W3C home > Mailing lists > Public > public-media-capture@w3.org > December 2011

Re: Callback style for GetUserMedia (Re: First draft available)

From: Robin Berjon <robin@berjon.com>
Date: Thu, 1 Dec 2011 11:40:44 +0100
Cc: public-media-capture@w3.org
Message-Id: <F199356B-2C64-4D09-A060-F63BB2A4D95A@berjon.com>
To: Harald Alvestrand <harald@alvestrand.no>
Hi Harald,

On Dec 1, 2011, at 05:01 , Harald Alvestrand wrote:
> On 12/01/2011 12:28 AM, Brian LeRoux wrote:
>>> I'm a bit dense, but please bear with me .... what is the reason why this is
>>> an advantage?
>> code is more succinct / less indentation ceremony
> the code for the callback will have another level of indentation

I wouldn't put it that way. With the success/error approach, the error callback is always optional. This means that in the vast majority of cases, people just don't use it. Not handling errors is bad practice.

If you contrast that with node-style callbacks, the error is right there  people handle it. This is not just theory: grab a random set of node-related GitHub code, you will see that people do something with the error they get, even if only logging it.

Which brings about another value: consistency. The node style has become very common. A large body of JS developers now have experience with node, and if you have experience with node, you have experience with this pattern.

This consistency has extra value as well in that it allows conventions to be used to plug things together. If you look at a module like async.js, it uses the fact that this convention is pretty much universal in node code to plumb together arbitrary callbacks that it knows nothing about. And it just works.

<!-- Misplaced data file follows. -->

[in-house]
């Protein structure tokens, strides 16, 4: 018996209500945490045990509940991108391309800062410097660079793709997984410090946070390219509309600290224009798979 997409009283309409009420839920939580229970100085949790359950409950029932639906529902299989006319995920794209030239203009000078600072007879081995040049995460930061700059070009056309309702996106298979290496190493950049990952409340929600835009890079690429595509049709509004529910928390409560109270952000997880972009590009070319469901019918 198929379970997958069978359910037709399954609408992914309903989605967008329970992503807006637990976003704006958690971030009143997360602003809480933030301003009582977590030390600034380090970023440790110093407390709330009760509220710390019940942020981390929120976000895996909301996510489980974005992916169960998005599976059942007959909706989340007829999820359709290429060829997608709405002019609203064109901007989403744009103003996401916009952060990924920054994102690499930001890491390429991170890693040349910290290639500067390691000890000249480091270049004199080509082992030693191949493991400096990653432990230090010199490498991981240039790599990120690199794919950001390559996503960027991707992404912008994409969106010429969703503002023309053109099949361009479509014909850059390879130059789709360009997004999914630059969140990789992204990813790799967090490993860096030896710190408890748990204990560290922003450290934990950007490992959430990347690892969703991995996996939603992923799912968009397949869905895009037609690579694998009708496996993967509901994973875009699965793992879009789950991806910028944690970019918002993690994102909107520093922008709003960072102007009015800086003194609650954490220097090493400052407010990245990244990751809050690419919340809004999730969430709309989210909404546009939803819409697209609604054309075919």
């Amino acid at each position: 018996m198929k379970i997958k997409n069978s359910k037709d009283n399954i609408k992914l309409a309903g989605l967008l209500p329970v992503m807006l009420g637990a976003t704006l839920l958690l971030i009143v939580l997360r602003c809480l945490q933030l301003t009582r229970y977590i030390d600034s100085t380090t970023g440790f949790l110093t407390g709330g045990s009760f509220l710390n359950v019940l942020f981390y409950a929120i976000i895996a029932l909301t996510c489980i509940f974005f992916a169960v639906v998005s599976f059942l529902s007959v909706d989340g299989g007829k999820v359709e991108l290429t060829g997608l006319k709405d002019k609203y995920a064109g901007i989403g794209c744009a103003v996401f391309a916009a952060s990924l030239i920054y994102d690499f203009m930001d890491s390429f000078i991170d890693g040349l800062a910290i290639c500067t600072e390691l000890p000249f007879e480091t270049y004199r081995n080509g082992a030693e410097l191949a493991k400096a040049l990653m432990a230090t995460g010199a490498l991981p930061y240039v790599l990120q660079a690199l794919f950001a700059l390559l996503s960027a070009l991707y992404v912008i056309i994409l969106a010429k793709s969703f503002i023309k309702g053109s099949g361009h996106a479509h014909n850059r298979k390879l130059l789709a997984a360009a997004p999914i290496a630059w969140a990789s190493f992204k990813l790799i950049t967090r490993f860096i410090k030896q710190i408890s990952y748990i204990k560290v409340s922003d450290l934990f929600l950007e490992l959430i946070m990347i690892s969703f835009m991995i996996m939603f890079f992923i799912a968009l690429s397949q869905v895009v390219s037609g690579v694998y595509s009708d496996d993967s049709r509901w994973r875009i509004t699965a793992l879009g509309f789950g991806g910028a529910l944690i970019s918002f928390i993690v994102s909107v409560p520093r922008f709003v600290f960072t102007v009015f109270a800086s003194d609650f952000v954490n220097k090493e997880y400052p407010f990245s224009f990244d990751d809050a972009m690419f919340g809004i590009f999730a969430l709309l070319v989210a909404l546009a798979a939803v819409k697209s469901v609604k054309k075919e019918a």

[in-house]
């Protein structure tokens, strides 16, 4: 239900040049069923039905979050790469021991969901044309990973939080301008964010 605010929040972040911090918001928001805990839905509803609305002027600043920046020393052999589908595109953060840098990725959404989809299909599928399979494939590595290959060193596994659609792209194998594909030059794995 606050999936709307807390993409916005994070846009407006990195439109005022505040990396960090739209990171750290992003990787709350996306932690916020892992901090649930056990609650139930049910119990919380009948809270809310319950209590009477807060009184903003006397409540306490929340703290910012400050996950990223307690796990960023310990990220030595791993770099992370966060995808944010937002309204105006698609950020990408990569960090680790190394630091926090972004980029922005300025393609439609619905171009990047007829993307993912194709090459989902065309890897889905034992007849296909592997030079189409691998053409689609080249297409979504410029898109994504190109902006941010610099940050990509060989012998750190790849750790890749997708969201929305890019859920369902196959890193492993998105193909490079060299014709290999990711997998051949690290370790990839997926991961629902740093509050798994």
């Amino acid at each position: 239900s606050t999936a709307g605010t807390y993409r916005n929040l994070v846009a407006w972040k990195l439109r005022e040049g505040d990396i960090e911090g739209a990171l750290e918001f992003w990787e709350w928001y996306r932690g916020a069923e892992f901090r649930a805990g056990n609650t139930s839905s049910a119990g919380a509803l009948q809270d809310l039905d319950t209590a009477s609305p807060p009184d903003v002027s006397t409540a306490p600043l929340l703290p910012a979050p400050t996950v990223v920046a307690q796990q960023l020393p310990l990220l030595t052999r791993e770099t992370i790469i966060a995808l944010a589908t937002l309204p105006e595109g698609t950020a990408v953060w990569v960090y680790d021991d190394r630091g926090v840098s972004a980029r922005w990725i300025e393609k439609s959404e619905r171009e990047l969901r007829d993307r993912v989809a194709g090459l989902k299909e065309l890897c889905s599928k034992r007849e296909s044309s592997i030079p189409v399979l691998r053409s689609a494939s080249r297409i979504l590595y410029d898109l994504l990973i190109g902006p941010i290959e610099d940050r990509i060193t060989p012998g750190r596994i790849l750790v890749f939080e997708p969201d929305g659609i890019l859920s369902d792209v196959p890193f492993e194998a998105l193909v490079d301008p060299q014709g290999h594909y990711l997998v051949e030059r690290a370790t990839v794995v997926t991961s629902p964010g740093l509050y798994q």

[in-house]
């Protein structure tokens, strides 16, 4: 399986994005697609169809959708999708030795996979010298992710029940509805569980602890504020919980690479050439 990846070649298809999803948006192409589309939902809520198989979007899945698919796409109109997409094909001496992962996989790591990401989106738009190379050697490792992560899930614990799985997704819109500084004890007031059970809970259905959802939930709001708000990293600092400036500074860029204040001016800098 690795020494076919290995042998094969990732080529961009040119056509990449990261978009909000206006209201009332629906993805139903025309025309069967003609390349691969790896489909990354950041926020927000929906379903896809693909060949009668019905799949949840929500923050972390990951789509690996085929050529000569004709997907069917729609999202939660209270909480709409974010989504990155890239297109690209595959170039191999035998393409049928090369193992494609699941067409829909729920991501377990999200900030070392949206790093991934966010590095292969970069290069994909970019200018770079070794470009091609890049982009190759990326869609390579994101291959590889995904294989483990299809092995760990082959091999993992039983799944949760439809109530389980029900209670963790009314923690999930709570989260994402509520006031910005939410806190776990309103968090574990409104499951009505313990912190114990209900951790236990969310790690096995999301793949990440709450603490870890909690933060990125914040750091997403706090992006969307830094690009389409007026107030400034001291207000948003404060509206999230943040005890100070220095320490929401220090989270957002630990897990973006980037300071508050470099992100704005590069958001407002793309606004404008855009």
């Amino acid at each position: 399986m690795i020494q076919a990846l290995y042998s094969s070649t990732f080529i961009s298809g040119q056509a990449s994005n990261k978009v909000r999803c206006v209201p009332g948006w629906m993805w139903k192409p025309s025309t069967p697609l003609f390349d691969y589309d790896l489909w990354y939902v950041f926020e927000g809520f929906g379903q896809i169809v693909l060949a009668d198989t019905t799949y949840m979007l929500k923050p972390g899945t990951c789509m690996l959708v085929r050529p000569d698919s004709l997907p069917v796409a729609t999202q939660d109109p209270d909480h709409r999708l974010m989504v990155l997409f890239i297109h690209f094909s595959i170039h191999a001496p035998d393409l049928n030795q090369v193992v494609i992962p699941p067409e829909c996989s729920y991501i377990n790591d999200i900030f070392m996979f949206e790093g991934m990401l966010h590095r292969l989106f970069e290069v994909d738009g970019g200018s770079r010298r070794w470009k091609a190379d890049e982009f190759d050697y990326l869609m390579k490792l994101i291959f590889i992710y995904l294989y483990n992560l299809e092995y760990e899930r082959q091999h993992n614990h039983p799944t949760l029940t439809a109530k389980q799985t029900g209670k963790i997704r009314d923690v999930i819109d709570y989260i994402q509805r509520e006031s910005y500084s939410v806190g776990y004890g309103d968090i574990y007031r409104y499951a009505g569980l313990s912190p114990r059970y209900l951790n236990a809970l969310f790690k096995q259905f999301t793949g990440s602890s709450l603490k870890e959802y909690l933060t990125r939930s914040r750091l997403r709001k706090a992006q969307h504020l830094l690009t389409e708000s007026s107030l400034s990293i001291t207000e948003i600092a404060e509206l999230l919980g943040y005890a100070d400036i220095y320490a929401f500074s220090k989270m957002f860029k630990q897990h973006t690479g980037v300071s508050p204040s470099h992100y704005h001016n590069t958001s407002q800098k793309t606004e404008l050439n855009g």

> First case:
> function success(stream) {
>   do something with stream
> }
> function failure(err)
>   do something with err
> }
> function eithersuccessorfailure(err, stream) {
>   if (err == ok) {
>      do something with stream
>   } else {
>      do something with err
>   }
> }

That's not how it's usually written. The error isn't ever ok: if it's defined there an error, if it's null there isn't. It mostly looks like:

foo.doAsync(params, function (err, data) {
    if (err) return doSomethingWithErr;
    doSomething with data;

Even if you want to expand it a bit:

foo.doAsync(params, function (err, data) {
    if (err) {
    doSomething with data;

You get everything including the call in a nicely laid out, always consistent manner.

Another useful aspect is that with a single callback you usually inline it, which tends to flow better and be more readable. With multiple callbacks, inlining them in a row becomes hard to parse, and so your code gets littered with a million function fooSuccess and function fooError.

On one side we have something that's consistent with existing code in our community, well-anchored in convention, and more readable, and on the other we have Geolocation. I don't think Geolocation wins.

Robin Berjon - http://berjon.com/ - @robinberjon
Received on Thursday, 1 December 2011 10:48:17 UTC

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